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Essential oils: How to use them and their benefits

Learn what essential oils really are and how to use them safely through skin or inhalation.

Alternative therapies can be used as complementary treatments for a variety of health conditions. Patients may try these treatments alongside or instead of conventional therapies. Often, these therapies have roots in traditional medicines from around the globe. One such example is essential oil treatment, which reaches as far back as 3000 B.C.E.—and it’s still popular today. Over the centuries, essential oils have treated a variety of ailments all over the world.

So, are essential oils right for you? Let’s find out.

What are essential oils?

An essential oil is a concentrated plant extract that keeps the natural smell and taste of its source. Obtained through pressing or distillation, essential oils are derived from the aromatic components often found in the leaves, bark, or peels of plants. Special crushing or steaming processes release the plants’ natural aromas. It takes a lot of plants to create just a small amount of pure essential oil—sometimes in the range of hundreds of pounds of a plant for just one pound of oil.

There are many essential oils used in aromatherapy, including Roman chamomile, lavender, cedarwood, ginger, bergamot, and lemon.1 The biochemical structure of each plant’s oil affects the smell, absorption, and effects on the body.

You can find essential oils in a variety of domestic products from perfumes and cosmetics to foods, beverages, and cleaning products. More recently, essential oils have become popular for their healing properties when used in aromatherapy. This treatment uses oils to improve physical, mental, and spiritual well-being.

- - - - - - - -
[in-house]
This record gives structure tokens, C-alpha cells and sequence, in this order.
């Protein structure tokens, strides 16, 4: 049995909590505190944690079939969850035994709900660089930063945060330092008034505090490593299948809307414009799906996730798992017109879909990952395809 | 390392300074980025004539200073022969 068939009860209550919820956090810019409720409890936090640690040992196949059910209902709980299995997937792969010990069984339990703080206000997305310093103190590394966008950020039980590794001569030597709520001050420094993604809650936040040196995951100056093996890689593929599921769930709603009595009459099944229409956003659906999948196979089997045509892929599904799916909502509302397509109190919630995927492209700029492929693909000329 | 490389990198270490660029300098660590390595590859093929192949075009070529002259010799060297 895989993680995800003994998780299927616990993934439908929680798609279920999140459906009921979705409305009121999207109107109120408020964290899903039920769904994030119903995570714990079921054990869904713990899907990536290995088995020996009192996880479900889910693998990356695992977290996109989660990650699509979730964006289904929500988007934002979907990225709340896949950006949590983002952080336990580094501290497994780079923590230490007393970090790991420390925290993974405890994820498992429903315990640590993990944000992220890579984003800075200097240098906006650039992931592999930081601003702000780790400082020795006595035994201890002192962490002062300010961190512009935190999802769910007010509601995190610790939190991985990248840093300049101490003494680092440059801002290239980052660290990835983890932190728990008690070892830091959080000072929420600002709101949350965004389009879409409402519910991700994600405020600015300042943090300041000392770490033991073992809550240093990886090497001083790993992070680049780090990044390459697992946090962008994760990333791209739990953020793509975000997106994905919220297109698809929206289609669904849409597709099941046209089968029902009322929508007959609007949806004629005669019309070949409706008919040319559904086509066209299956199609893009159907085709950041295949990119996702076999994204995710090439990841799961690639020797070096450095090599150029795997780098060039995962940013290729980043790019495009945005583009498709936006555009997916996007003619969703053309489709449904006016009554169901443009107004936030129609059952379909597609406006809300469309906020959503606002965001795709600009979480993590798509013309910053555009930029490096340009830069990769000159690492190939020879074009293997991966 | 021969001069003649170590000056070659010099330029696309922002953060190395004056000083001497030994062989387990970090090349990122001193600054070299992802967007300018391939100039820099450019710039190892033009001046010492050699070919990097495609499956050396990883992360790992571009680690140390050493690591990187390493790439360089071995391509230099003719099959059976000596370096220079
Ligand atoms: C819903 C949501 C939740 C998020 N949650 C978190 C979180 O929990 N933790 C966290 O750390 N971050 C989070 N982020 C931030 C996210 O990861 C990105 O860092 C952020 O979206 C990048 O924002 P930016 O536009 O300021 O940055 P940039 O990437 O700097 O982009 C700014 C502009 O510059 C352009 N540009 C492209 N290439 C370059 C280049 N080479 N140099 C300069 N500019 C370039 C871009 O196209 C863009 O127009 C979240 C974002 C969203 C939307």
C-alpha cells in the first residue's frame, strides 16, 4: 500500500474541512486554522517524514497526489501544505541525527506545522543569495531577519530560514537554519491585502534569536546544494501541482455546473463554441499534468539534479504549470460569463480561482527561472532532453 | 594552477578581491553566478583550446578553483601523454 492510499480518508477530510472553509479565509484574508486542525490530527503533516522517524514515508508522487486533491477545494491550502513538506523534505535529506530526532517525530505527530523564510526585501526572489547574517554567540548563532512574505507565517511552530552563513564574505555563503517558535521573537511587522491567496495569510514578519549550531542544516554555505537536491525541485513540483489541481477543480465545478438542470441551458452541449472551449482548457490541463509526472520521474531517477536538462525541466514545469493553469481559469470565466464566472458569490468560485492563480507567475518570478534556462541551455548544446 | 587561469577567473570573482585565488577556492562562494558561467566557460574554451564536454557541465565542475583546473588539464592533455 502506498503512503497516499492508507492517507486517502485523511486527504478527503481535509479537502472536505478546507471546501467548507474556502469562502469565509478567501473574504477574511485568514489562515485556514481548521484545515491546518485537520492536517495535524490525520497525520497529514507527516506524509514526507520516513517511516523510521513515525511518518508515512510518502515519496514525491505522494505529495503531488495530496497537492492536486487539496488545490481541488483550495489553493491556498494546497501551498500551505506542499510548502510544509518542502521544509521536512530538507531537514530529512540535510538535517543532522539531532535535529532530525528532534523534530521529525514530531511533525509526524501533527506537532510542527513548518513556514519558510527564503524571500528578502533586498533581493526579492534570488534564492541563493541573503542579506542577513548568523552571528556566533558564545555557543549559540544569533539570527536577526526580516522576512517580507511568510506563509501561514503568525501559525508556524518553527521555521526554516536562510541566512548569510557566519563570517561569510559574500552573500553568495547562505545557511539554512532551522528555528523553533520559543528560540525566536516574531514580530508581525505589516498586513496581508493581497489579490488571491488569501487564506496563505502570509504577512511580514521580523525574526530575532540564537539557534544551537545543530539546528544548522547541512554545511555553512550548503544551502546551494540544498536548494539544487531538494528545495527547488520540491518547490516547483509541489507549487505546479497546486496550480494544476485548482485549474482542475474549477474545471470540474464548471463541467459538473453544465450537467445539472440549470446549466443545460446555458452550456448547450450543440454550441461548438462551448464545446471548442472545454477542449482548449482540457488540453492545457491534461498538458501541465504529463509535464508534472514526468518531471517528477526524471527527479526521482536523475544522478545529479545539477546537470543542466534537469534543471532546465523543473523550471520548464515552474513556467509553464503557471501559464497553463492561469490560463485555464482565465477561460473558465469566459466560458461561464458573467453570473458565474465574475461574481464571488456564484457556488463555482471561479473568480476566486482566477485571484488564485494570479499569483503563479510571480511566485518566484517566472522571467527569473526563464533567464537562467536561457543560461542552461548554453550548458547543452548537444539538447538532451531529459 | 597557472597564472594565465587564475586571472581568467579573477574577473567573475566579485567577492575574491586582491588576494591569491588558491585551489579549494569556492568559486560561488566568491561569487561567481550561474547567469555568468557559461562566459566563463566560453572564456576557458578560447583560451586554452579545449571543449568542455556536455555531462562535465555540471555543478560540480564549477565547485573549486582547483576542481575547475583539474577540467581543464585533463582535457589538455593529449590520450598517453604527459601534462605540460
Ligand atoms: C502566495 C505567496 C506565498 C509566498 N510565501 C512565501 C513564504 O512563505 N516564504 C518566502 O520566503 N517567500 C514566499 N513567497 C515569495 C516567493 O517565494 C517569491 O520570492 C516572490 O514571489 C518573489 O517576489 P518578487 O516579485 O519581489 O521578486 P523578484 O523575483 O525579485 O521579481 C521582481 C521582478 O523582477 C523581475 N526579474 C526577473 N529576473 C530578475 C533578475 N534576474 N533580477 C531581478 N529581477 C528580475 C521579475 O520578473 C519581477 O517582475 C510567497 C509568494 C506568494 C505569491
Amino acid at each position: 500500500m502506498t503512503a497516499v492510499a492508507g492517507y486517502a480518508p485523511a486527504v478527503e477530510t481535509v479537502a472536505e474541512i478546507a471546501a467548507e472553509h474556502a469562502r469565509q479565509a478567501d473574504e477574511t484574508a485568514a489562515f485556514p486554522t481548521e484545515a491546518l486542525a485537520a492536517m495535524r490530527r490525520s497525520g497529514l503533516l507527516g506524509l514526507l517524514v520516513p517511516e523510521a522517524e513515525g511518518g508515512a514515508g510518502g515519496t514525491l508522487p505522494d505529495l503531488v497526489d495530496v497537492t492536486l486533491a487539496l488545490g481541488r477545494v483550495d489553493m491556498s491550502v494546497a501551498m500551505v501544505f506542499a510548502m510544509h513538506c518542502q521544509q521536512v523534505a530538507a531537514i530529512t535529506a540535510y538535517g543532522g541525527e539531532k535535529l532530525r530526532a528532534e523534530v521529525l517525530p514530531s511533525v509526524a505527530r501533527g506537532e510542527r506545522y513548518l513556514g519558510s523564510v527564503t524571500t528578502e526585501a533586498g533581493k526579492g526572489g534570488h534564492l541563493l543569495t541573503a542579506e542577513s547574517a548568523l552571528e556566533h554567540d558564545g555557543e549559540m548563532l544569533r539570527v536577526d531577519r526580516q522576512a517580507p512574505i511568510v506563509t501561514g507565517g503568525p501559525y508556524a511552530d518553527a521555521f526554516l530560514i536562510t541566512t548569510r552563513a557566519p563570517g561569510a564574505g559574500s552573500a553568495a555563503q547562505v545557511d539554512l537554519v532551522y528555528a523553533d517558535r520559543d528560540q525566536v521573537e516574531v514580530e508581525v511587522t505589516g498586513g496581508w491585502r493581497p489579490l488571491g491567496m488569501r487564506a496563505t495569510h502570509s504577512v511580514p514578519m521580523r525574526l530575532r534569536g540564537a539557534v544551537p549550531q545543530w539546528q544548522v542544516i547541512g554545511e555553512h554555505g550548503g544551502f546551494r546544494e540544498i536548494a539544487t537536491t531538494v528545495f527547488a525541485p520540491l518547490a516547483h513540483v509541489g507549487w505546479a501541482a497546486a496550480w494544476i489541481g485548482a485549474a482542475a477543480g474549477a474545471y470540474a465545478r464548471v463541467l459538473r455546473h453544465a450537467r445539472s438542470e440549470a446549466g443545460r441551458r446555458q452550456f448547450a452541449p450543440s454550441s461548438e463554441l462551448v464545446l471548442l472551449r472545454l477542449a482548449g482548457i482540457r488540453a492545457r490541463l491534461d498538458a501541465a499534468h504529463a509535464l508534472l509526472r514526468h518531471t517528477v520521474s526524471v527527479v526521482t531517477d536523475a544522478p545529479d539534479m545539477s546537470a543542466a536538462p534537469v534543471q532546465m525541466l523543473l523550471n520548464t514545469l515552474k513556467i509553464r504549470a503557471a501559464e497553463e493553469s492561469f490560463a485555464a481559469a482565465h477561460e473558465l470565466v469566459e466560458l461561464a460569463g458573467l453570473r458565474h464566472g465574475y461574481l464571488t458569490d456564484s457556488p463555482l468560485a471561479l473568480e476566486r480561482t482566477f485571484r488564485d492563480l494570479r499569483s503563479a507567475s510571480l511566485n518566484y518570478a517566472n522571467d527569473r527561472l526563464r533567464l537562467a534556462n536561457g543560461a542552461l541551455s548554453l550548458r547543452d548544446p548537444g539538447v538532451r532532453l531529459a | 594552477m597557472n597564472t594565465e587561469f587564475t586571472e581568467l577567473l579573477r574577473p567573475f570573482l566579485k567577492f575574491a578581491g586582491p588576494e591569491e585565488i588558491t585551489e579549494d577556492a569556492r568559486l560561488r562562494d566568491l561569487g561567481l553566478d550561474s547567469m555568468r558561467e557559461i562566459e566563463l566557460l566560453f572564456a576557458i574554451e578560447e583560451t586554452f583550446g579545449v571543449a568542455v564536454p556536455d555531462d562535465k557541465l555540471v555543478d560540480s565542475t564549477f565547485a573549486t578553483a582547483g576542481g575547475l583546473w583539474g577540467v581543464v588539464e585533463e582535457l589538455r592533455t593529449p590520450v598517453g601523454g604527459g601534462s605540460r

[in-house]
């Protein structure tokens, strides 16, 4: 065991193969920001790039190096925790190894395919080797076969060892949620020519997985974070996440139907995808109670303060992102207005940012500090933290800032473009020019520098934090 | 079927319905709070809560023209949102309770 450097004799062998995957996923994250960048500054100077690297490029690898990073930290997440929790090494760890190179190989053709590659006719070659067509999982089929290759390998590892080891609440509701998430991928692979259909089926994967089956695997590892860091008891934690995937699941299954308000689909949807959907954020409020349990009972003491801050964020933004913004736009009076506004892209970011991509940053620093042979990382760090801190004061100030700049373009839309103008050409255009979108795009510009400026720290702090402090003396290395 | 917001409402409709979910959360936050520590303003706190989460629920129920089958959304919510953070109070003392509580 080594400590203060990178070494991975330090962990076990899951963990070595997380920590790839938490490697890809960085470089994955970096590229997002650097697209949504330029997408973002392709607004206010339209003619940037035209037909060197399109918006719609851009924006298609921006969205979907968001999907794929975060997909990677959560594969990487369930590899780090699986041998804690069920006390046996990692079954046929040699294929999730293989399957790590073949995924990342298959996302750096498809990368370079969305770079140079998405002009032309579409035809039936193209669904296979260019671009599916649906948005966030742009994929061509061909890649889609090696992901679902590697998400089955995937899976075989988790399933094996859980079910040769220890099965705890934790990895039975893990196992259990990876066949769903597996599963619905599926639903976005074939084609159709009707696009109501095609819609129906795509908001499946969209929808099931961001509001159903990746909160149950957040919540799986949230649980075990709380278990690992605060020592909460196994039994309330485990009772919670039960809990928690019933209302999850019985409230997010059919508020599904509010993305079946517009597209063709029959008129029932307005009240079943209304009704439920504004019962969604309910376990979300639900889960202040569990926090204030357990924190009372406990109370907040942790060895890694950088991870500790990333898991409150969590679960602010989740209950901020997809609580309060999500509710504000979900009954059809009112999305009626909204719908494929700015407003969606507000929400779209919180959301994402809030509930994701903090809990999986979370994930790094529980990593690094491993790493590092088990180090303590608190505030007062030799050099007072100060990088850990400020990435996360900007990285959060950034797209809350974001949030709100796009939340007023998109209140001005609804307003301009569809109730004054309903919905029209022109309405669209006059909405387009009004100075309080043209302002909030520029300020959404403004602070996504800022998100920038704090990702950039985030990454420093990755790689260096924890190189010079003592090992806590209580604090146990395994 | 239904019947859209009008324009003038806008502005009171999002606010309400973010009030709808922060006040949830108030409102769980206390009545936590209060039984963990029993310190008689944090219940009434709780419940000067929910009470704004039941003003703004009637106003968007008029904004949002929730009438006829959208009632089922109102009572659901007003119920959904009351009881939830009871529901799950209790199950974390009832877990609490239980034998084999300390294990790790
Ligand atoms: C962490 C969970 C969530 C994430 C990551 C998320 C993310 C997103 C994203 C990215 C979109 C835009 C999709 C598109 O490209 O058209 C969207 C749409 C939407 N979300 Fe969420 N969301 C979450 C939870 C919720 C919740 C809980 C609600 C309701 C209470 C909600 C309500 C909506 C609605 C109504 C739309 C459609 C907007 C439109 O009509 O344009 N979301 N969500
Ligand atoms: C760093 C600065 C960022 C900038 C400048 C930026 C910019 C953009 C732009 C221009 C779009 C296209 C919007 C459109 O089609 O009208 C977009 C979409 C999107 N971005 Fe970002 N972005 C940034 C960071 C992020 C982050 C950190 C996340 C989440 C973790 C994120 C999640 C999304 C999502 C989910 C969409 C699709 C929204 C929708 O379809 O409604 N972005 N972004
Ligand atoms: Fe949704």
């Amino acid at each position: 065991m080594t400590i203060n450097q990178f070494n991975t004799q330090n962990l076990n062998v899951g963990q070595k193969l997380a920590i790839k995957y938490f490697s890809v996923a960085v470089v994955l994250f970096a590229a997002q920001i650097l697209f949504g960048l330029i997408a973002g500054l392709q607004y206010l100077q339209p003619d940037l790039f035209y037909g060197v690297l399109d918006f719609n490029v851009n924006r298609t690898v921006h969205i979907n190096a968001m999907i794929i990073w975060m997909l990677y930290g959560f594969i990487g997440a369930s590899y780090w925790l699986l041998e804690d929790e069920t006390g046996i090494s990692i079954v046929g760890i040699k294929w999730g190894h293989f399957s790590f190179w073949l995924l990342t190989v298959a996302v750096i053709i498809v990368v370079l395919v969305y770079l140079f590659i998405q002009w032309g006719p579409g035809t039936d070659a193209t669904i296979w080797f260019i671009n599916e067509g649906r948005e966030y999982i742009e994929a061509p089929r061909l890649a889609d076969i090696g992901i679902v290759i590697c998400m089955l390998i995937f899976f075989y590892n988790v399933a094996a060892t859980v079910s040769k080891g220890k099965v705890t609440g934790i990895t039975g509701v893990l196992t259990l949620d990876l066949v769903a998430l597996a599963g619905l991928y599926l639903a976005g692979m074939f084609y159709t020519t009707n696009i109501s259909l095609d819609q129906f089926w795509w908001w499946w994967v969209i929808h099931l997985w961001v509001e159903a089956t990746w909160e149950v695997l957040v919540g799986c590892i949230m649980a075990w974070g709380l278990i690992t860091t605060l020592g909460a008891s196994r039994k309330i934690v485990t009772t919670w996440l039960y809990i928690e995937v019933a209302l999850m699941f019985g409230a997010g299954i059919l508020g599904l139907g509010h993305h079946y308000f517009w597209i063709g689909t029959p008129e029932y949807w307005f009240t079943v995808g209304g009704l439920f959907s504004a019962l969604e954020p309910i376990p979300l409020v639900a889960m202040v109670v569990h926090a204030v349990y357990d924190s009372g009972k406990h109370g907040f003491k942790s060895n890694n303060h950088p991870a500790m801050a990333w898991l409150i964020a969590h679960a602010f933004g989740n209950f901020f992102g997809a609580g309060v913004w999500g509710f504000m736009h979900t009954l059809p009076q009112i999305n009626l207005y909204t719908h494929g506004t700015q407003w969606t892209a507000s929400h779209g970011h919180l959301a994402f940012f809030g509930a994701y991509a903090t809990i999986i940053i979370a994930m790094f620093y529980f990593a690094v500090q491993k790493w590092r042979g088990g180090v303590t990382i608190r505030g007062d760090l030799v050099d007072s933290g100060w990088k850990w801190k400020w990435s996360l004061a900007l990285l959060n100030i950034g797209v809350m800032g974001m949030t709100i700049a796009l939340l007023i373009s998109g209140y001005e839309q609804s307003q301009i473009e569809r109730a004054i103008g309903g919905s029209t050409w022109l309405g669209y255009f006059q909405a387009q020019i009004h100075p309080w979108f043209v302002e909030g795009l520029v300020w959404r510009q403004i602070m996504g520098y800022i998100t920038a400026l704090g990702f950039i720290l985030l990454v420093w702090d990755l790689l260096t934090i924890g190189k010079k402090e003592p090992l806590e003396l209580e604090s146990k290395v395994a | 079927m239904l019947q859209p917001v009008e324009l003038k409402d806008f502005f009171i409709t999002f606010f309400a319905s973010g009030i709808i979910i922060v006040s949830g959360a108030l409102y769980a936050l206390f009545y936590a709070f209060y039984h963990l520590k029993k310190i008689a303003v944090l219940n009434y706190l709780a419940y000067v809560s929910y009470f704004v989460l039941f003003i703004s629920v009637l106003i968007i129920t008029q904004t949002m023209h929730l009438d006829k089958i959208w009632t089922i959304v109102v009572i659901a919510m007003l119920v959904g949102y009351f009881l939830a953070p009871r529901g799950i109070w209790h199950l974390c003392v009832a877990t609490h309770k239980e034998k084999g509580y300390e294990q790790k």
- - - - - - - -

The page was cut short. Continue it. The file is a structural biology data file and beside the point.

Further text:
How to use essential oils

Essential oils are most often used for aromatherapy or through topical application.

Aromatherapy can be administered by indirect inhalation, direct inhalation, or massage.

  • Indirect inhalation: The patient sits in a room with a diffuser (or another source) with the essential oil.
  • Direct inhalation: The patient uses an inhaler with the essential oil in it to breathe the oil in.
  • Massage: The patient (or a practitioner) applies a mixture of the essential oil and a “carrier oil”—which helps reduce the chance of skin irritation—to the skin. This can also be paired with direct or indirect inhalation.

Bath salts, lotions, or bandages that contain an essential oil can also be used for aromatherapy. Essential oils may also be found in household products like air fresheners, cleaning products, and more.

Uses of essential oils in health care

  • Cancer: Essential oils may have some anticancer properties, though research in this area is inconclusive.3 When used in conjunction with standard medical treatments, essential oils may help manage cancer symptoms or side effects of treatment.2
  • Gastrointestinal: Peppermint essential oil has been the most studied for its effects on the gastrointestinal system and for relief of symptoms such as nausea, vomiting, and irritable bowel syndrome.4
  • Anxiety/Relaxation: Lavender can have calming effects and may enhance sleep.4
  • Minor burns: Lavender essential oil may have some effectiveness in treating minor burns.4
  • Pain management: Studies have shown some effectiveness of essential oils in pain relief. Aromatherapy, in conjunction with approved pain management procedures, may help relieve pain and produces no negative side effects.4